Las Vegas in August. Common sense might suggest those things go together about as well as wearing mohair in the Mojave. From a security perspective, however, it means making the annual pilgrimage to the land where what happens there stays there, to participate in the week-long activities surrounding one of the oldest standing (and best) security conferences: the Black Hat Briefings.
It is said that a smart person learns from past mistakes, while a wise one learns from the mistakes of others. In an era in which the world seems to be burning in front of our eyes, and one in which the threat of cyberattacks has become as common as the myriad of emails from wealthy African princes waiting to share their bounty with each of us if we just send money, it’s sometimes a good thing to look at how we got to where we are, what we can learn from our experience, and what we can pass on to the next generation (so that maybe they can improve on what our peers began!).
I remember sitting at what was then the Conrad Hilton (“Chicago Hilton Towers”) at the CSI annual conference in 1998, dining on bow-tie pasta with my long-time friends, Black Hat Founder Jeff Moss, and Adam Shostack. We were discussing how to advance the two-day event prior to Jeff’s Def Con security forum into a bona fide gathering of deeply-rooted security scientists who would convene to share their break-throughs and break-ins in two days of break-out sessions.
That was the 1990s and everybody, it seemed, wanted a piece of the action in the fledgling and already over-vendored world of Information Security, so money wasn’t the issue, especially for vendors who were trying to garner the graces of Gartner, Giga, Meta and the other groups who quickly competed to define the parameters of a “Comprehensive IT Security Solution.” Jeff’s young event, the same age as my youngest daughter, who was born shortly after DefCon 5 in 1997, took place around a couple of folding tables in a small conference room in the Aladdin Hotel. The topics included secure coding, Windows NT, ActiveX, firewalls not being enough, and cryptography. Wow, 19 years later and we’re still seeing some of the same problems.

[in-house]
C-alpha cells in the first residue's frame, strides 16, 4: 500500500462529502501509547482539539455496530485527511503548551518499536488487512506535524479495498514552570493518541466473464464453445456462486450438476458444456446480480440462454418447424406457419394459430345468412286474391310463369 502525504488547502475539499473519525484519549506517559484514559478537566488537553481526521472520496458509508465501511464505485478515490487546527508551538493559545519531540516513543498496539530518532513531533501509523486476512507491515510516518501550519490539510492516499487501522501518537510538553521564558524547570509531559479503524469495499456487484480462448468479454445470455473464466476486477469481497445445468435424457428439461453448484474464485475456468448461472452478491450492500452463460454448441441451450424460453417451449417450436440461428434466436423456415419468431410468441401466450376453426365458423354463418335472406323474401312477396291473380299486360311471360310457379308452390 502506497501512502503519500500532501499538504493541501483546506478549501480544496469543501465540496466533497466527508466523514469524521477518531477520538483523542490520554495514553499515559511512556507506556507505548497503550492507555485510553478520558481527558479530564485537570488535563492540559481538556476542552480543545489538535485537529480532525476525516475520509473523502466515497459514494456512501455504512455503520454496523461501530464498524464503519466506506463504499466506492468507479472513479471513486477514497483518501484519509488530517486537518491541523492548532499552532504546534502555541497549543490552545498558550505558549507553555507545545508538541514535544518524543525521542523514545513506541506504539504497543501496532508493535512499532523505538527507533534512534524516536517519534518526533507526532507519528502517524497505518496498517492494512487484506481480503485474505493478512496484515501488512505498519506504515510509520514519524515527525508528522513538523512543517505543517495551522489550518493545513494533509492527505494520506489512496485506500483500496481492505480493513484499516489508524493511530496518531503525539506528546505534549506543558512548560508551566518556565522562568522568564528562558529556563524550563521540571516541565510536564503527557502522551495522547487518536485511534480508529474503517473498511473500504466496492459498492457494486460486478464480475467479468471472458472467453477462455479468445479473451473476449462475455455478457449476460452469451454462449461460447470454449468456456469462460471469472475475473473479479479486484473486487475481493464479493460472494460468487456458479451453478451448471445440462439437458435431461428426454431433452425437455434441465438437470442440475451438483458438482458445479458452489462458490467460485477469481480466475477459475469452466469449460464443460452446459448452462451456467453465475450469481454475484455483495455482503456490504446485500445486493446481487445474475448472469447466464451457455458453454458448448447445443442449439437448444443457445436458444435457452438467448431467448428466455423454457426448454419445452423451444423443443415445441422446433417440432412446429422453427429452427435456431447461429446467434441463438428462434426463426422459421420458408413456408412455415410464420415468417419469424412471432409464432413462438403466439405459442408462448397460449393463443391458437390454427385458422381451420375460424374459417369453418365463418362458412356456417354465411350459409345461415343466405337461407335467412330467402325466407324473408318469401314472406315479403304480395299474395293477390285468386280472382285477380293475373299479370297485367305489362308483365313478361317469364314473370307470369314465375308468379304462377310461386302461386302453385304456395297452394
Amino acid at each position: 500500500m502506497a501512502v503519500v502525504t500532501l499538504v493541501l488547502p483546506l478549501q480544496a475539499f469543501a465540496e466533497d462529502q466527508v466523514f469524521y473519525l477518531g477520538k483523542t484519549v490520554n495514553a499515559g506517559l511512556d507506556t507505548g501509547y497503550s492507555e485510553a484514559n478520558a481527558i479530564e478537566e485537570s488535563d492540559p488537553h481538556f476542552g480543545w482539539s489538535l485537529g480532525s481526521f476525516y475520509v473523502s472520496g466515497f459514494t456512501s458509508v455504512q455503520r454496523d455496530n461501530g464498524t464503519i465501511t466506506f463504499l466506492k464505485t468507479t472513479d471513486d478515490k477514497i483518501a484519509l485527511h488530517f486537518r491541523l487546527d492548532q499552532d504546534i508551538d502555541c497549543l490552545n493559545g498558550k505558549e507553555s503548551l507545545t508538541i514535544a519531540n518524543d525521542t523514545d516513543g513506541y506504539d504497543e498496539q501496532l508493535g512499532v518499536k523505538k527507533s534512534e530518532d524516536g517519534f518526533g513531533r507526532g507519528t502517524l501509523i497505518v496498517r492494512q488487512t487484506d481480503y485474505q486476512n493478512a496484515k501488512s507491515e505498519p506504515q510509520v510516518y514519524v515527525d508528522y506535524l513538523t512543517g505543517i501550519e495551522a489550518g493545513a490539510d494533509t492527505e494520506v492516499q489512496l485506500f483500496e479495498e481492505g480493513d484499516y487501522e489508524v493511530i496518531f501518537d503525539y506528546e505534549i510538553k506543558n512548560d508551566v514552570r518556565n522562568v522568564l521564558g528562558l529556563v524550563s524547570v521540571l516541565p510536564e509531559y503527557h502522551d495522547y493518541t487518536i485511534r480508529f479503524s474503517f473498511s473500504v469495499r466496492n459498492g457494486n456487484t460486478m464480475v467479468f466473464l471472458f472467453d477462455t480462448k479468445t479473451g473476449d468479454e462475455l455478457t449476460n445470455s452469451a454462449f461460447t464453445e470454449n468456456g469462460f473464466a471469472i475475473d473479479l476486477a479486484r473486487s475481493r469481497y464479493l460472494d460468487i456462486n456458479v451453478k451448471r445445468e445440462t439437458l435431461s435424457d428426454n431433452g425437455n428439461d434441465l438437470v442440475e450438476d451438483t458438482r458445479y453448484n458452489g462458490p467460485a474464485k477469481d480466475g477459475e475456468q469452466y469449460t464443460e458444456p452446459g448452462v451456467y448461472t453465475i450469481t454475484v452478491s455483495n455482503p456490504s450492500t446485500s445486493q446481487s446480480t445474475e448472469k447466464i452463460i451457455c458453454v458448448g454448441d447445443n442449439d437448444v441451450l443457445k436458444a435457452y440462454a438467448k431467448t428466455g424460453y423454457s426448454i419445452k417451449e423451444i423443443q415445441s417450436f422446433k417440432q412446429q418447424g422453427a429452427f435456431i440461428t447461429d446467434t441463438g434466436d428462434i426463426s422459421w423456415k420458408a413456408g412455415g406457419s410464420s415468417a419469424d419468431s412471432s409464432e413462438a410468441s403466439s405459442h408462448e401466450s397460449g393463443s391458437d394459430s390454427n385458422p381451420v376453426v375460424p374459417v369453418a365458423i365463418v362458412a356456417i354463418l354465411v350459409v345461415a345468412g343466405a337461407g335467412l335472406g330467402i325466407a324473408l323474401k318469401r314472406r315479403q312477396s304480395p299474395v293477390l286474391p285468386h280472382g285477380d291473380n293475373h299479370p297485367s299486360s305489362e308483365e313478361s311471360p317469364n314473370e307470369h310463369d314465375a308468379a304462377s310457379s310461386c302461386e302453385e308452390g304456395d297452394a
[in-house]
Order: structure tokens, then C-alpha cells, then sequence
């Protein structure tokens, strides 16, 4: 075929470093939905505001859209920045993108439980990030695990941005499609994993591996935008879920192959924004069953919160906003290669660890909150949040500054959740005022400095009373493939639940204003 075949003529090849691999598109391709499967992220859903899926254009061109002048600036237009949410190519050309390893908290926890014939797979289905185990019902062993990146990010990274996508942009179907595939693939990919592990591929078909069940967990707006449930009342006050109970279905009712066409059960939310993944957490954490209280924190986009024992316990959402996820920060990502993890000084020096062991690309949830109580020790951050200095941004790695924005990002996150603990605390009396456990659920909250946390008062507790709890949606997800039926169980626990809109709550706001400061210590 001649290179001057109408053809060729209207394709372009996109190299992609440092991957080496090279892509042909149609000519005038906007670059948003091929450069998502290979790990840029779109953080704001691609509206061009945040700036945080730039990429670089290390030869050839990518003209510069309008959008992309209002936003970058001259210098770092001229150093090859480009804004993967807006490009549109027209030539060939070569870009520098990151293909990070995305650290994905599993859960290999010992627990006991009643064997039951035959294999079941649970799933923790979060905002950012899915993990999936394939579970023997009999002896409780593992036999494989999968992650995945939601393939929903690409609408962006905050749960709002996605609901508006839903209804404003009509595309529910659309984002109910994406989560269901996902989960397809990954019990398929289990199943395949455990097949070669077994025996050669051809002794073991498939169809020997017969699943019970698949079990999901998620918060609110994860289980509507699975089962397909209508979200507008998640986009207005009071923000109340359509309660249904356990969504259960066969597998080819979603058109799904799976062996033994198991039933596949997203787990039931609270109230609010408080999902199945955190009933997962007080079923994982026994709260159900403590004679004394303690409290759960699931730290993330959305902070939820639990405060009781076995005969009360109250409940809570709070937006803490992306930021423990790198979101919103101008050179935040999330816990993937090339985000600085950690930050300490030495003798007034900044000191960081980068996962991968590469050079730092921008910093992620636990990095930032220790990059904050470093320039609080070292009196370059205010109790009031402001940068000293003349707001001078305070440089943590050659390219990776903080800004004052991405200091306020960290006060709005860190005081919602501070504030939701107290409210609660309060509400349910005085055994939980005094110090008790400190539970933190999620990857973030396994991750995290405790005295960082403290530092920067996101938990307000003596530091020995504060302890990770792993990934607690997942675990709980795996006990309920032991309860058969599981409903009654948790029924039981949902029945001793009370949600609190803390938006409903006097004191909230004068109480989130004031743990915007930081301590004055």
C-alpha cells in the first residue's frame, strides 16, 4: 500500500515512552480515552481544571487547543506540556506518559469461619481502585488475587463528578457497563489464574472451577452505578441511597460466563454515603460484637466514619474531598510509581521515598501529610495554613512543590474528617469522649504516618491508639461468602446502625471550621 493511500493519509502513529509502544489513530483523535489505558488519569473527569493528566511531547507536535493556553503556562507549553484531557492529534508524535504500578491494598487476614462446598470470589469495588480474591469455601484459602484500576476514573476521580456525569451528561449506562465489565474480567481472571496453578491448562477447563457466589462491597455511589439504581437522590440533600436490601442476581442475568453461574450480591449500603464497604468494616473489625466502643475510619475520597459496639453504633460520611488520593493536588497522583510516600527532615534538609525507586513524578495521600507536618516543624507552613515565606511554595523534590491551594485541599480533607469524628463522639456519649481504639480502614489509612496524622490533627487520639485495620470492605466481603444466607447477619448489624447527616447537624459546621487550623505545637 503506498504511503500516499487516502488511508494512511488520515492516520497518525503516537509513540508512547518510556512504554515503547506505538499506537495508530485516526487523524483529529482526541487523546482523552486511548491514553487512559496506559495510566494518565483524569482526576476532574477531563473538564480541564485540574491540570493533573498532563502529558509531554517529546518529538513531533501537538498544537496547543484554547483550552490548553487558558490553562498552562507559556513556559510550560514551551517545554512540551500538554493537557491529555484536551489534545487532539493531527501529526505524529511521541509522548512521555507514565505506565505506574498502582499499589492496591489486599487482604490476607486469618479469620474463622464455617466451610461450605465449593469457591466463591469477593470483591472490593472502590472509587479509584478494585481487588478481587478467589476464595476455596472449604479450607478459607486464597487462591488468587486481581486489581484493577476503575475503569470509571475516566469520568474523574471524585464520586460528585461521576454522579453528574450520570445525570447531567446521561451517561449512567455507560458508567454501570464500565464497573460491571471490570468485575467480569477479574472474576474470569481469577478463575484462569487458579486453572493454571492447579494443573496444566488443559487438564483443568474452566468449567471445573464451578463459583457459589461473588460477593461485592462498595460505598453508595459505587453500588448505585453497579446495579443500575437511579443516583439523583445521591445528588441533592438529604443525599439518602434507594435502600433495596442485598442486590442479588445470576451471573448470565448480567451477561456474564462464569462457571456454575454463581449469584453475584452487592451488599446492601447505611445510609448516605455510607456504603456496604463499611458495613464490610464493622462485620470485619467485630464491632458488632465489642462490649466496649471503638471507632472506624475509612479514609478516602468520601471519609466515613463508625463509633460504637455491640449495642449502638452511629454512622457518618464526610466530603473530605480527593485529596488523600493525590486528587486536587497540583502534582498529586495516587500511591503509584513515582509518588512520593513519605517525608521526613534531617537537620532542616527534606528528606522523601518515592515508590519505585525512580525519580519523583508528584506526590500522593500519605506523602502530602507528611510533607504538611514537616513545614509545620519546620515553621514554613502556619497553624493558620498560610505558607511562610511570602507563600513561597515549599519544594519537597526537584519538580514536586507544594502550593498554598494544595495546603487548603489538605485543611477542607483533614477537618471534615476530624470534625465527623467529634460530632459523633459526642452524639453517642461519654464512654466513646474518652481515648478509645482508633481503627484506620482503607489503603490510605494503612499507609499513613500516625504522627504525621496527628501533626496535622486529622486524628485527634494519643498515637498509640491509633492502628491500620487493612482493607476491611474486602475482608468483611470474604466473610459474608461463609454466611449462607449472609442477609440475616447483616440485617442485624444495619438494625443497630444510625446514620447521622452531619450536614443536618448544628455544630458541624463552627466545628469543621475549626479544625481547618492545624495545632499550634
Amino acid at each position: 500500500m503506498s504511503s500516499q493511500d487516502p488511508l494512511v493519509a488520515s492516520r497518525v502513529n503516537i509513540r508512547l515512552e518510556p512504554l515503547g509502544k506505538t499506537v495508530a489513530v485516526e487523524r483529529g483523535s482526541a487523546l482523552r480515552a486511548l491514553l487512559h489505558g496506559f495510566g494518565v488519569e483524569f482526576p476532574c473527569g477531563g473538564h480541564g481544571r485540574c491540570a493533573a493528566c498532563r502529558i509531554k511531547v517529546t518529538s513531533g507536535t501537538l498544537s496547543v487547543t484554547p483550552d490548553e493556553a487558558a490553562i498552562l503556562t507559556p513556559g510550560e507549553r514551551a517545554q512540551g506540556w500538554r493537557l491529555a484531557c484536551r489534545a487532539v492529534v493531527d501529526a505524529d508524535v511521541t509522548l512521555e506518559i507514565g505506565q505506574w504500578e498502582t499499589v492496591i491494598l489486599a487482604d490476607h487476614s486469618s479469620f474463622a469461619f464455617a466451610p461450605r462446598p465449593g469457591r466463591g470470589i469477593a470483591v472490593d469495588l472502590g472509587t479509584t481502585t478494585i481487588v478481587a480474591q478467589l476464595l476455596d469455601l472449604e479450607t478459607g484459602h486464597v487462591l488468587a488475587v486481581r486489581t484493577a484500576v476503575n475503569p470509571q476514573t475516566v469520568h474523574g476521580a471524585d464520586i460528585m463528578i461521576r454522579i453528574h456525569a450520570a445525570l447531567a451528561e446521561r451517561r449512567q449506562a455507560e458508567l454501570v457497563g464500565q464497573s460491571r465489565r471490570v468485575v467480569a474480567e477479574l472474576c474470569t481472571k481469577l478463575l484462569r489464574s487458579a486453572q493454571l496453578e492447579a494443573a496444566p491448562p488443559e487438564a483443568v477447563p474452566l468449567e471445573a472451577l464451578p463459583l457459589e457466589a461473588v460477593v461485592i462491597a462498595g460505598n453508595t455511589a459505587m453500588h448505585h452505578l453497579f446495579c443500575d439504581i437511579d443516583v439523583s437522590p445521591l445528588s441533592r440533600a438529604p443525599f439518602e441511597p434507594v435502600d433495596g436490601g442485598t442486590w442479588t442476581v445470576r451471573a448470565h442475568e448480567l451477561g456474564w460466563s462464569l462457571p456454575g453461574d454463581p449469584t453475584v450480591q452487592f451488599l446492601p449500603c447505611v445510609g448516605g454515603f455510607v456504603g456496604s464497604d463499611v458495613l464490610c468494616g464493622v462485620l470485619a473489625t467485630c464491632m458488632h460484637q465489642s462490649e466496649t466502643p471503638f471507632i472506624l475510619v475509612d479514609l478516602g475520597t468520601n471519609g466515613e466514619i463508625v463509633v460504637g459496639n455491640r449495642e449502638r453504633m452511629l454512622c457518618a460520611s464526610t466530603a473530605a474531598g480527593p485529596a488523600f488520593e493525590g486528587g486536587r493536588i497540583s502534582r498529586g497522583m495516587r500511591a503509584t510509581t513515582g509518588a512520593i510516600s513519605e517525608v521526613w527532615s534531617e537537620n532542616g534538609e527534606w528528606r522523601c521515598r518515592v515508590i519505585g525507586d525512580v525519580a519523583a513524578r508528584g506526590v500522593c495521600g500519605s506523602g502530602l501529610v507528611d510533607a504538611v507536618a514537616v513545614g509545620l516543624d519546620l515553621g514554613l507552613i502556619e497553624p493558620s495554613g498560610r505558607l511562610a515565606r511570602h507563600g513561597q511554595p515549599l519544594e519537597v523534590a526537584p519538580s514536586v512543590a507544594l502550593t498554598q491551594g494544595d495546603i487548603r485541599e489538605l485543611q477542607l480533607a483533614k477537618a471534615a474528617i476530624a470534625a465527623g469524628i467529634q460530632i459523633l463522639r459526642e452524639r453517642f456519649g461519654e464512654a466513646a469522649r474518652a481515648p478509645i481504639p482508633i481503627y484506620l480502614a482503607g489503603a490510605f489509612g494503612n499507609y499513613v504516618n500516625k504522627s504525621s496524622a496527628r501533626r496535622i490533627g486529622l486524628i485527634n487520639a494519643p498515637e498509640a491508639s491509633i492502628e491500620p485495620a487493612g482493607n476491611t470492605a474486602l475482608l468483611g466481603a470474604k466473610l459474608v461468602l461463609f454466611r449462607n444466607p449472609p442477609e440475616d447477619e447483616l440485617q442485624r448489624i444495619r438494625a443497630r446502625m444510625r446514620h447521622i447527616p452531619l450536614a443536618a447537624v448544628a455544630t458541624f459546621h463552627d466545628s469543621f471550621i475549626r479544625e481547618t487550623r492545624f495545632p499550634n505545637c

Since those humble beginnings, billions of dollars ($75 billion, according to Gartner), have been routed through CFOs’ budgets, developing, buying and selling tech, tools, teams and whole companies, all in an effort to combat these things called polymorphic viruses, malware, DDoS attacks and APTs. And faster than we could see Marcus Ranum in the parking lot hawking T-shirts, Mudge in a suit, another “Free Kevin” bumper sticker, or watch while DilDog and Sir Dystic reveal their latest achievements in the latest CDC iteration of Back Orifice, we now find ourselves in a full-fledged conflict that was born out of the very tools we developed to make our lives easier.
The once dominating demises brought on by Stacheldraht, NIMDA, SynFlood, Code Red, Red Button, and the ever-present Blue Screen of Death, have either grown into something new or have gone by way of XP, NetWare and the dodo, to be replaced by the likes of Black Energy, Conficker, Duqu and Stuxnet. Where there were once just pockets of "interest groups" looking at how to manipulate (and exploit) code, whole nations now invest sanctioned funding to find ways to challenge the confidentiality, integrity and availability of this and other countries’ crown jewels.
And Jeff? His gathering in the desert—whose origins were loosely connected to a bunch of really smart, innovative guys who shared a common affinity in carrying on where Robert Redford’s character in Sneakers left off (and possibly getting together before Burning Man), it has become a commercial success that is now convening for the 19th year. Back then, I'd have said somebody check my brain if they told me I was going to be invited to a "sponsored concert" at the House of Blues with Alice in Chains.
What to look for at Black Hat 2016
Way back when, Jeff, Adam and 15 of his friends—some of the smartest men in the fledgling computer security industry—provided the two-day fare. This year attendees will find career tracks, business networking events, a book store, a CISO summit—even a forum that discusses the “Black Hat Student Scholarship Program.”